Roy Westlake Interview

Transcript of the Interview with Roy Westlake, May 2010, SWiB

SWiB volunteer Jevan Bartlett worked on producing the questions for the interview with grateful assistance from Christine Davis and Julia Escott.


Roy Westlake with Christine Davis & Jevan Bartlett, SWiB, May 2010

Q1) What was your occupation during your lifetime?

I was an Engineer in the Old General Post Office and British Telecom. I then went from an engineer to do clerical work, so that I could take time off work and to pay for travelling around in order to take photographs.

Q2) When was your first book published?

1st published, circa 1973. Three books were published by Bradford Barton.

Q3) How long did it take to get your first book published?

It depended on the contacts!

Q4) How did your photographs become published?

1st one, to be recorded was in 1949, in the Independent newspaper, of Dartmoor. Another was a sleeve cover of Plymouth Sound.

Q5) Did you approach a publisher or did they approach you?

The jacket covers of my books were being used and as a writer/photographer I had a free hand with the books as long as they were interesting.

Q6) How many books have been published in total with your photographs in?

Six books. Another book I helped provide photographs for was a book by Crispin Gill. I had to take a back seat with that, I was not happy with that so I made sure that his name was credited with other work that I did.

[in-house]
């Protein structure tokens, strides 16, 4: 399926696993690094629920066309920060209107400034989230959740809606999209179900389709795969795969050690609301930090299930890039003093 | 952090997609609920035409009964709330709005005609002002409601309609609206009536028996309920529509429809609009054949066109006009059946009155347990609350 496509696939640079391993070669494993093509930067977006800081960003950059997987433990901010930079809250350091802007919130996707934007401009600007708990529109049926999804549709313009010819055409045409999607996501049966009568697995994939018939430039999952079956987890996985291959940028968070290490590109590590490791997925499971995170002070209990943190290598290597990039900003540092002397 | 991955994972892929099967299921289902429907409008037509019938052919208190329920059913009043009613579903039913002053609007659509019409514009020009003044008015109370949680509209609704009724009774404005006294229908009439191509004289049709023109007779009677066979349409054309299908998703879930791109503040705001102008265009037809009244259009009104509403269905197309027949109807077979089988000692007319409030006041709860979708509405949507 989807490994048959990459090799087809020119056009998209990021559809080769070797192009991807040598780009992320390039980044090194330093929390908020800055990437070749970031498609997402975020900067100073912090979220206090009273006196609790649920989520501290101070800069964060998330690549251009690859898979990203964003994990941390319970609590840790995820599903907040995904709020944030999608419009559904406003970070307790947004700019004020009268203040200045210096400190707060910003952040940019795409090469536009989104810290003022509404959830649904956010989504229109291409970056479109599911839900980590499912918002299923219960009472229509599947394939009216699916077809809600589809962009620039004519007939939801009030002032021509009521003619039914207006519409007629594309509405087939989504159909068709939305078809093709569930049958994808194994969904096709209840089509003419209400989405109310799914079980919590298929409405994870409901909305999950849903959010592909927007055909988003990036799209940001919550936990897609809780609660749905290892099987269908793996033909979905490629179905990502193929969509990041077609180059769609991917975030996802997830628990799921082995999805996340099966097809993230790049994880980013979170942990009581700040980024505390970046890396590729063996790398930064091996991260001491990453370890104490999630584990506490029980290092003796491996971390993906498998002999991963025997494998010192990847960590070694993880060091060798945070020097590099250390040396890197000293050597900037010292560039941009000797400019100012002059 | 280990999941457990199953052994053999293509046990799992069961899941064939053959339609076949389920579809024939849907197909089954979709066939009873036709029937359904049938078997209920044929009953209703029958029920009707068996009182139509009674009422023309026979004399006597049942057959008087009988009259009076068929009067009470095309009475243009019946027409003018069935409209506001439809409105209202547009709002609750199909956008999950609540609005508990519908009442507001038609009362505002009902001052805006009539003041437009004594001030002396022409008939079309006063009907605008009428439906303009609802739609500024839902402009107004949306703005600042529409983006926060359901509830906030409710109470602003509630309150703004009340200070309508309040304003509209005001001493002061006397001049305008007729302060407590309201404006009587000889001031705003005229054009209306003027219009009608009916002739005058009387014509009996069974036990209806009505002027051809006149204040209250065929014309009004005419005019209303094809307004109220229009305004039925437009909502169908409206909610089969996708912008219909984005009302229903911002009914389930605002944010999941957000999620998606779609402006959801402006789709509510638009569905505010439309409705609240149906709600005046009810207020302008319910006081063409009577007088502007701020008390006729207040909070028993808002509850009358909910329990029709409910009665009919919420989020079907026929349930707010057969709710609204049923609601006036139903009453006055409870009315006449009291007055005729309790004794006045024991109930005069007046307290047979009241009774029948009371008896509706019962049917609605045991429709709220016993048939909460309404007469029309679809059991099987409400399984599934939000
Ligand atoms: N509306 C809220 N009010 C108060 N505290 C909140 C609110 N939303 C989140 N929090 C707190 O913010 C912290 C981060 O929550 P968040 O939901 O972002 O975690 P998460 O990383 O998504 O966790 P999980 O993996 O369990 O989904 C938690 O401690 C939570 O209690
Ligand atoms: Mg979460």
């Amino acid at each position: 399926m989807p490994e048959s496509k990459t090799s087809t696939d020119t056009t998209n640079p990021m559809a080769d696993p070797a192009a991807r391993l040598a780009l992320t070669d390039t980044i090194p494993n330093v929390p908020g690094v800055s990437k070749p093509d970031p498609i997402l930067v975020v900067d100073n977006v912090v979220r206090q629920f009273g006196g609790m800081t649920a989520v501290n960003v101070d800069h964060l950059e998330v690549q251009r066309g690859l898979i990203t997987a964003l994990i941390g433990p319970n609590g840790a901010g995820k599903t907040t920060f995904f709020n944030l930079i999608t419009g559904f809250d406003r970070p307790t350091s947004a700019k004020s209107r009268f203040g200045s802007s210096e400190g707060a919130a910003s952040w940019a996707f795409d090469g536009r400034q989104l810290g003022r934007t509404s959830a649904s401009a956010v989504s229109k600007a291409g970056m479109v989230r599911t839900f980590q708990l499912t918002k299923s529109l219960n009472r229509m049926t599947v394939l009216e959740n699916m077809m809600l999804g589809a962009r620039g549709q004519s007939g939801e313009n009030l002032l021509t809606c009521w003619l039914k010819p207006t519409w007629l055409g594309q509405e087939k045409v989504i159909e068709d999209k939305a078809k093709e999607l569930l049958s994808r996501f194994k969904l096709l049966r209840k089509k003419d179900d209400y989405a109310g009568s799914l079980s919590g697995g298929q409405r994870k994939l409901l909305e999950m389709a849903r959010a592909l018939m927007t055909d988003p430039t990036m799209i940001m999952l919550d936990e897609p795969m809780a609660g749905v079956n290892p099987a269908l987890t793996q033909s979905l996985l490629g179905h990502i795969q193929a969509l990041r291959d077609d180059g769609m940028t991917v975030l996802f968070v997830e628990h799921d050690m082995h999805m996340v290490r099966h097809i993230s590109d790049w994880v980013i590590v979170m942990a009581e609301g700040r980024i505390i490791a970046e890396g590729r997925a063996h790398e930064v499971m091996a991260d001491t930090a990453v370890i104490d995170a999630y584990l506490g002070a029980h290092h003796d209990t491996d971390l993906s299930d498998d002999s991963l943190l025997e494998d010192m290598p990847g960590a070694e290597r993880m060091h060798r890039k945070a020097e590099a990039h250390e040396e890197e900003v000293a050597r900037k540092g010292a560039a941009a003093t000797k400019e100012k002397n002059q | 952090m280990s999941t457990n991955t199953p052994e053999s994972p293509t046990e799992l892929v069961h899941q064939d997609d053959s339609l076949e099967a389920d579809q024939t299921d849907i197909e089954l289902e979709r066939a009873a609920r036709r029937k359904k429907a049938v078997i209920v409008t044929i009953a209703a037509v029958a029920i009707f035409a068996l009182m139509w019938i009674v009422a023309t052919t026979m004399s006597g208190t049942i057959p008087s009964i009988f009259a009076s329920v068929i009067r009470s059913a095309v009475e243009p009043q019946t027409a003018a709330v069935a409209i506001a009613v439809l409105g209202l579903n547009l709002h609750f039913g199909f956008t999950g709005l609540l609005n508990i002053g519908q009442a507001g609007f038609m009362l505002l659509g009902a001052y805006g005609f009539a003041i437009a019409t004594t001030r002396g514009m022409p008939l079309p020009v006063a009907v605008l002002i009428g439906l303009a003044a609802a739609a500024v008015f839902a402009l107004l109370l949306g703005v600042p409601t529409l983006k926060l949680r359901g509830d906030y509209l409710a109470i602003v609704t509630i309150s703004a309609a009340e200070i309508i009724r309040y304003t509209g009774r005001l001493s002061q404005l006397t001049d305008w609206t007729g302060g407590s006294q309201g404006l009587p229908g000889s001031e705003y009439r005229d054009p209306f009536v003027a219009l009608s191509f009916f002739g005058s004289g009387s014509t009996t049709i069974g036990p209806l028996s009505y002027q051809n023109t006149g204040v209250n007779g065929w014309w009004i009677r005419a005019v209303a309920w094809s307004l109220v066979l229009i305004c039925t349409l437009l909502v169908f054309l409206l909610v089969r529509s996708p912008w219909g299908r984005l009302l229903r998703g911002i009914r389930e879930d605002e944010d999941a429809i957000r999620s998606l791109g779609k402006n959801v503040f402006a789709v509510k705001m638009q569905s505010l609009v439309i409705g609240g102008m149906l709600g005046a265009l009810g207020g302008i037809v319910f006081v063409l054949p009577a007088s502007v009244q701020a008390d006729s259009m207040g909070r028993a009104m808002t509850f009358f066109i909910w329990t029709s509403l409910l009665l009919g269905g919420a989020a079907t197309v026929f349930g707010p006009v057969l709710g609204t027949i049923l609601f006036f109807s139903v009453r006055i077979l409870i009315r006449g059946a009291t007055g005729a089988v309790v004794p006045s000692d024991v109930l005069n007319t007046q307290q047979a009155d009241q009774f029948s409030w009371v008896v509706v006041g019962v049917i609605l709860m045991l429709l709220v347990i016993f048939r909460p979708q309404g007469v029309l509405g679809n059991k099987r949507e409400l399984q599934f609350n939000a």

Q7) Did you do your own research for the published books or did you have assistance?

All of my own work.

Q8) Have you won any awards for your Photography?

Associateship of Royal Photography. Various Camera Club awards. Cecil Beaton judged another award and presented a cup to me. I still have a signed photograph of Cecil Beaton.

Q9) How did you get in to photography in the first place?

Before the War really. I started with a camera bought in Woolworths when I was about 10 or 11 years old. Woolworth’s slogan ‘nothing over 6d’, so my camera cost 1s.6d. I then bought a Box Brownie. I've used secondhand cameras all my life. The best camera I have used is a Hassleblads.

Q10) How do you decide on what or who to photograph?

I Do not photograph people very much. Exhibition shots for the Camera Club mainly such as Winter in Dartmoor.

Q11) What camera did you begin with?

See question 9.

Q12) Do you have a preference for a particular camera?

Hasselblads, they are easy and professional to use and had a range of lens to use with it. I used it in extreme weather conditions, such as ice and sand.

Q13) What was the first place of interest that you photographs of?

On Dartmoor. I used a Ikont Zeiss, I exchanged a radio for it!

Q14) Do you have a favourite time of the day to take photographs or a favourite season?

First thing in the morning. Spring and Autumn.

Q15) How do you judge when there is a good light?

Any light is good, but again first thing in the morning when there is less breeze and a good reflection on the water.

Q16) Do you have a collection of cameras? Date?

I have sold off all of my cameras, except for what I use now which is a Cannon FDB, 35mm.

Q17) Do you work to a particular theme?

Does not follow any theme.

Q18) Which is your favourite place to take photographs of?

Anywhere really. But I have taken a lot of photographs in the Caribbean, Goa, India, Sri Lanka and from cruise ships. Dartmoor as well.

Other information that Roy offered, was, that during the war there was a shortage of film and paper, which made it difficult to photograph anything.

He did have a Press pass, this allowed him access to buildings to photograph from, he went out in a press boat when Sir Francis Chichester came back into Plymouth. He had a Royalty pass, so that he could photograph the Queen when she came to Plymouth and that one was not allowed to photograph from the front, only from the side.


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